Cloning of a third mammalian Na+–Ca2+ exchanger, NCX3
J. Biol. Chem.
1996
, vol. 
271
 (pg. 
24914
-
24921
)
[PubMed]
5
Quednau
B.D.
Nicoll
D.
Philipson
K.D.
Tissue specificity and alternative splicing of the Na+/Ca2+ exchanger isoforms NCX1, NCX2, and NCX3 in rat
Am. J. Physiol.
1997
, vol. 
272
 (pg. 
C1250
-
C1261
)
[PubMed]
6
Li
Z.
Nicoll
D.A.
Collins
A.
Hilgemann
D.W.
Filoteo
A.G.
Penniston
J.T.
Weiss
J.N.
Tomich
J.M.
Philipson
K.D.
Identification of a peptide inhibitor of the cardiac sarcolemmal Na+–Ca2+ exchanger
J. Biol. Chem.
1991
, vol. 
266
 (pg. 
1014
-
1020
)
[PubMed]
7
Hilge
M.
Aelen
J.
Vuister
G.W.
Ca2+ regulation in the Na+/Ca2+ exchanger involves two markedly different Ca2+ sensors
Mol. Cell
2006
, vol. 
22
 (pg. 
15
-
25
)
[PubMed]
8
Xue
X.H.
Hryshko
L.V.
Nicoll
D.A.
Philipson
K.D.
Tibbits
G.F.
Cloning, expression, and characterization of the trout cardiac Na+/Ca2+ exchanger
Am. J. Physiol.
1999
, vol. 
277
 (pg. 
C693
-
C700
)
[PubMed]
9
Wanichawan
P.
Hafver
T.L.
Hodne
K.
Aronsen
J.M.
Lunde
I.G.
Dalhus
B.
Lunde
M.
Kvaloy
H.
Louch
W.E.
Tonnessen
T.
, et al. 
Molecular basis of calpain cleavage and inactivation of the sodium-calcium exchanger 1 in heart failure
J. Biol. Chem.
2014
, vol. 
289
 (pg. 
33984
-
33998
)
[PubMed]
10
Wang
J.
Zhang
X.Q.
Ahlers
B.A.
Carl
L.L.
Song
J.
Rothblum
L.I.
Stahl
R.C.
Carey
D.J.
Cheung
J.Y.
Cytoplasmic tail of phospholemman interacts with the intracellular loop of the cardiac Na+/Ca2+ exchanger
J. Biol. Chem.
2006
, vol. 
281
 (pg. 
32004
-
32014
)
[PubMed]
11
Sweadner
K.J.
Rael
E.
The FXYD gene family of small ion transport regulators or channels: cDNA sequence, protein signature sequence, and expression
Genomics
2000
, vol. 
68
 (pg. 
41
-
56
)
[PubMed]
12
Ahlers
B.A.
Zhang
X.Q.
Moorman
J.R.
Rothblum
L.I.
Carl
L.L.
Song
J.
Wang
J.
Geddis
L.M.
Tucker
A.L.
Mounsey
J.P.
Cheung
J.Y.
Identification of an endogenous inhibitor of the cardiac Na+/Ca2+ exchanger, phospholemman
J. Biol. Chem.
2005
, vol. 
280
 (pg. 
19875
-
19882
)
[PubMed]
13
Feschenko
M.S.
Donnet
C.
Wetzel
R.K.
Asinovski
N.K.
Jones
L.R.
Sweadner
K.J.
Phospholemman, a single-span membrane protein, is an accessory protein of Na,K-ATPase in cerebellum and choroid plexus
J. Neurosci.
2003
, vol. 
23
 (pg. 
2161
-
2169
)
[PubMed]
14
Presti
C.F.
Jones
L.R.
Lindemann
J.P.
Isoproterenol-induced phosphorylation of a 15-kilodalton sarcolemmal protein in intact myocardium
J. Biol. Chem.
1985
, vol. 
260
 (pg. 
3860
-
3867
)
[PubMed]
15
Zhang
X.Q.
Qureshi
A.
Song
J.
Carl
L.L.
Tian
Q.
Stahl
R.C.
Carey
D.J.
Rothblum
L.I.
Cheung
J.Y.
Phospholemman modulates Na+/Ca2+ exchange in adult rat cardiac myocytes
Am. J. Physiol. Heart Circ. Physiol.
2003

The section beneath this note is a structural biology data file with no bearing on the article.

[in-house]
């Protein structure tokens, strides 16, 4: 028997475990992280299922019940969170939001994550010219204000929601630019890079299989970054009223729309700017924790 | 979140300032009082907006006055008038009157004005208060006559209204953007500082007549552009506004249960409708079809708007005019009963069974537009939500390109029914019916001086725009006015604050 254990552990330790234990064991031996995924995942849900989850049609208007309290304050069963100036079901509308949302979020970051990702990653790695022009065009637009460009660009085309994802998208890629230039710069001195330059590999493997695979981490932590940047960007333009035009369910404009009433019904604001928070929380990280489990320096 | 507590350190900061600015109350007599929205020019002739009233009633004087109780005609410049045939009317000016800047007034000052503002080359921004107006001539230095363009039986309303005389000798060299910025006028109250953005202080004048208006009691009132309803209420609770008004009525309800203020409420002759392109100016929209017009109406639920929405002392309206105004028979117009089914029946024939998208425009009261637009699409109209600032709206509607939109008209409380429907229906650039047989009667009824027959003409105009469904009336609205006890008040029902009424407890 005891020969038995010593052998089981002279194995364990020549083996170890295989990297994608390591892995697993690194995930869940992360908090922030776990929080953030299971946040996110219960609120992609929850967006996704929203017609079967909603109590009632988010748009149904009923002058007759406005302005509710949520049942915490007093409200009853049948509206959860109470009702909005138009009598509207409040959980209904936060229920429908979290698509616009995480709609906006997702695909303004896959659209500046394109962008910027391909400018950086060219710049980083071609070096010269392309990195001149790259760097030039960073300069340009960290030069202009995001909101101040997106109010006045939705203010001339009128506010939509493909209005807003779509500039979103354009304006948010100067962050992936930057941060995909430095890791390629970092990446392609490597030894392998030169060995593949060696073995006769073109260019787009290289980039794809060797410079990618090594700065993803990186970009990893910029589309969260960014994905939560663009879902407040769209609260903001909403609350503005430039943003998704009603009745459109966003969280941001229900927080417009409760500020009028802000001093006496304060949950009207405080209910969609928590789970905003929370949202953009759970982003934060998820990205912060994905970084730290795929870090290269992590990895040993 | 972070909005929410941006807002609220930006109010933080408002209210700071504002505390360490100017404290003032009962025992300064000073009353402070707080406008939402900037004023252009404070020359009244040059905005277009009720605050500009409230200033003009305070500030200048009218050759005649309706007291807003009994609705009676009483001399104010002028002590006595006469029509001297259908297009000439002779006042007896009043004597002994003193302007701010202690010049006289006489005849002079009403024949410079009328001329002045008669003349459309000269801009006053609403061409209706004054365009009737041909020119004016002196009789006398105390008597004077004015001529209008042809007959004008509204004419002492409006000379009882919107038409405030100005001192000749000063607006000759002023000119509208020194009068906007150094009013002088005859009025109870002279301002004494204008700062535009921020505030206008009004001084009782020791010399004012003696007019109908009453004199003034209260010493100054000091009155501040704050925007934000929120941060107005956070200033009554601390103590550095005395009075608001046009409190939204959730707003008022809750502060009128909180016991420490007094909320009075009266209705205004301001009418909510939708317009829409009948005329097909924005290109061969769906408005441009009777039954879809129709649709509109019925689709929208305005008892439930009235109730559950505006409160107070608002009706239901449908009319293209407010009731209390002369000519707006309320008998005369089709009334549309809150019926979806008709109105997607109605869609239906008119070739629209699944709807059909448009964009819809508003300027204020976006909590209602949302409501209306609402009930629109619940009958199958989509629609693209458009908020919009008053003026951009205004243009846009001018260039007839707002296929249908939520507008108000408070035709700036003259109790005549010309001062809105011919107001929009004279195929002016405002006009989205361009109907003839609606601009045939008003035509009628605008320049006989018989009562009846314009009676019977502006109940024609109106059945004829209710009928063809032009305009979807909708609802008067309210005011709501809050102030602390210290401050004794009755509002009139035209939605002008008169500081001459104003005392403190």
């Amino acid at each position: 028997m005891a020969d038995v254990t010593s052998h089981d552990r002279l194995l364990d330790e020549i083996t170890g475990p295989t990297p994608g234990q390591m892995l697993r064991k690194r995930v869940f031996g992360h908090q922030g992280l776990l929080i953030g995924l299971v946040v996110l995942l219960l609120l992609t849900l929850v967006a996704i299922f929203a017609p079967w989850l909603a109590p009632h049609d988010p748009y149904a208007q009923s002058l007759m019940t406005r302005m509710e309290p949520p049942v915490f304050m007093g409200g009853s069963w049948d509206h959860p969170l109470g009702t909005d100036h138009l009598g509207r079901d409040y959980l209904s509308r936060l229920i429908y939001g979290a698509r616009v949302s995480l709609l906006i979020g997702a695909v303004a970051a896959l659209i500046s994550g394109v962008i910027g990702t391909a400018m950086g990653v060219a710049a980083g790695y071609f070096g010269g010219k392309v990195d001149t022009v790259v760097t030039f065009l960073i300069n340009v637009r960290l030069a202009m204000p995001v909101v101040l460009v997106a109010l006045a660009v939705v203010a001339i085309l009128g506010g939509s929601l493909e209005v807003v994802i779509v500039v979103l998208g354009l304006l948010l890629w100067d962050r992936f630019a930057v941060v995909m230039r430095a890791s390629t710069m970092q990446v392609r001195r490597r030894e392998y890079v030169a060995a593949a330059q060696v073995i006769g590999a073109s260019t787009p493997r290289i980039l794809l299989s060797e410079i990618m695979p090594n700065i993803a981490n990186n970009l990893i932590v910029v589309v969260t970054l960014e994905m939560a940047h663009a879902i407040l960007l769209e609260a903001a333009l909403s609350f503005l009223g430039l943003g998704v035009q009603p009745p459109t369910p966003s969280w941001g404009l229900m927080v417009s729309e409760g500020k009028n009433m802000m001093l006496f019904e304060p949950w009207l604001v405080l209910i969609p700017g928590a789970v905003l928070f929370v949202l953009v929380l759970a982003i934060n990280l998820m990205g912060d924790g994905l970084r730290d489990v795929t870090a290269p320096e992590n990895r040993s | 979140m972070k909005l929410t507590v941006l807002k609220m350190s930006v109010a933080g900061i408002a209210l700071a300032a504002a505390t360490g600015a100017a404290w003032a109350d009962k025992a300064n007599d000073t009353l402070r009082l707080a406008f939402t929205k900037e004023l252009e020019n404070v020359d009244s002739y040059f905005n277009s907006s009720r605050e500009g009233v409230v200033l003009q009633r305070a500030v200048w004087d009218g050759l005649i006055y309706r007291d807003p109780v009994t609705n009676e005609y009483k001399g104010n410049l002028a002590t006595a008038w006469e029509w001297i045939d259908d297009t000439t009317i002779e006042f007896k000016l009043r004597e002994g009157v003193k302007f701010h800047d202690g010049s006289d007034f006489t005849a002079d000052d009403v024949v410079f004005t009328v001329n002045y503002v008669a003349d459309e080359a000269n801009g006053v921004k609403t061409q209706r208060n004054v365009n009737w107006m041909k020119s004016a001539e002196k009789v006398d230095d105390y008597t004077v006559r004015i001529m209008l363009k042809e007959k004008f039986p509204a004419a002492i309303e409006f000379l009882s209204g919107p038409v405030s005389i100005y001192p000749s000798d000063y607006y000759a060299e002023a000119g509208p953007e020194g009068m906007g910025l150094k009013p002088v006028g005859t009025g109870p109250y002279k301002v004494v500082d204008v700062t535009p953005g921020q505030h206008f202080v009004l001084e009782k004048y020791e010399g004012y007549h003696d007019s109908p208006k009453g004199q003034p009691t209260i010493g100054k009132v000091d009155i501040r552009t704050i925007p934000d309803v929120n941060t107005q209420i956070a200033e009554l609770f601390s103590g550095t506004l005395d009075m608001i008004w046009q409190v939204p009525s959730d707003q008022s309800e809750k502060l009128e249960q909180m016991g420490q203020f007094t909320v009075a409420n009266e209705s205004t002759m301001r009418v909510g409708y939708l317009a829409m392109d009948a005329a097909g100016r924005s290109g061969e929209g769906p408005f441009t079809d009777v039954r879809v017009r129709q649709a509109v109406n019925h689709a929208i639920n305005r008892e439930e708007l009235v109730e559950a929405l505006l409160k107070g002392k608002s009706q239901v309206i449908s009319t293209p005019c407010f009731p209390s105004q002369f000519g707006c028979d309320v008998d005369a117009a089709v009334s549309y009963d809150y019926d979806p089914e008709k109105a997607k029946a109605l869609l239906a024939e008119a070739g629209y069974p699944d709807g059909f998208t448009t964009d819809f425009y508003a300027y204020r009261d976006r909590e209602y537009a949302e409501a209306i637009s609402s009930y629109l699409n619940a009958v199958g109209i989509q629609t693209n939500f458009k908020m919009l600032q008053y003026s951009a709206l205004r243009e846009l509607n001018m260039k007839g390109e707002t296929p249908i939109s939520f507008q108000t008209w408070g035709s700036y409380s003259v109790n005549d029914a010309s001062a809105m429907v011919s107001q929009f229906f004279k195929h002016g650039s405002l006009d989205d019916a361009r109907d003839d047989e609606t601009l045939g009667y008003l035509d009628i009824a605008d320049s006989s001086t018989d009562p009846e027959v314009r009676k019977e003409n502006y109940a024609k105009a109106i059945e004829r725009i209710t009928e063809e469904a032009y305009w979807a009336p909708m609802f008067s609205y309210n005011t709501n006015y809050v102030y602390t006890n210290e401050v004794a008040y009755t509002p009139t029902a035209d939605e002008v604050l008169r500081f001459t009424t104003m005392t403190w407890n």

, vol. 
284
 (pg. 
H225
-
H233
)
[PubMed]
16
Song
J.
Zhang
X.Q.
Ahlers
B.A.
Carl
L.L.
Wang
J.
Rothblum
L.I.
Stahl
R.C.
Mounsey
J.P.
Tucker
A.L.
Moorman
J.R.
Cheung
J.Y.
Serine 68 of phospholemman is critical in modulation of contractility, [Ca2+]i transients, and Na+/Ca2+ exchange in adult rat cardiac myocytes
Am. J. Physiol. Heart Circ. Physiol.
2005
, vol. 
288
 (pg. 
H2342
-
H2354
)
[PubMed]
17
Zhang
X.Q.
Wang
J.
Carl
L.L.
Song
J.
Ahlers
B.A.
Cheung
J.Y.
Phospholemman regulates cardiac Na+/Ca2+ exchanger by interacting with the exchanger's proximal linker domain
Am. J. Physiol. Cell Physiol.
2009
, vol. 
296
 (pg. 
C911
-
C921
)
[PubMed]
18
Zhang
X.Q.
Ahlers
B.A.
Tucker
A.L.
Song
J.
Wang
J.
Moorman
J.R.
Mounsey
J.P.
Carl
L.L.
Rothblum
L.I.
Cheung
J.Y.
Phospholemman inhibition of the cardiac Na+/Ca2+ exchanger: role of phosphorylation
J. Biol. Chem.
2006
, vol. 
281
 (pg. 
7784
-
7792
)
[PubMed]
19
Song
Q.
Pallikkuth
S.
Bossuyt
J.
Bers
D.M.
Robia
S.L.
Phosphomimetic mutations enhance oligomerization of phospholemman and modulate its interaction with the Na/K-ATPase
J. Biol. Chem.
2011
, vol. 
286
 (pg. 
9120
-
9126
)
[PubMed]
20
Bossuyt
J.
Despa
S.
Martin
J.L.
Bers
D.M.
Phospholemman phosphorylation alters its fluorescence resonance energy transfer with the Na/K-ATPase pump
J. Biol. Chem.
2006
, vol. 
281
 (pg. 
32765
-
32773
)
[PubMed]
21
Despa
S.
Tucker
A.L.
Bers
D.M.
Phospholemman-mediated activation of Na/K-ATPase limits [Na]i and inotropic state during β-adrenergic stimulation in mouse ventricular myocytes
Circulation
2008
, vol. 
117
 (pg. 
1849
-
1855
)
[PubMed]
22
Boguslavskyi
A.
Pavlovic
D.
Aughton
K.
Clark
J.E.
Howie
J.
Fuller
W.
Shattock
M.J.
Cardiac hypertrophy in mice expressing unphosphorylatable phospholemman
Cardiovasc. Res.
2014
, vol. 
104
 (pg. 
72
-
82
)
[PubMed]
23
Canzoniero
L.M.
Rossi
A.
Taglialatela
M.
Amoroso
S.
Annunziato
L.
Di Renzo
G.
The Na+–Ca2+ exchanger activity in cerebrocortical nerve endings is reduced in old compared to young and mature rats when it operates as a Ca2+ influx or efflux pathway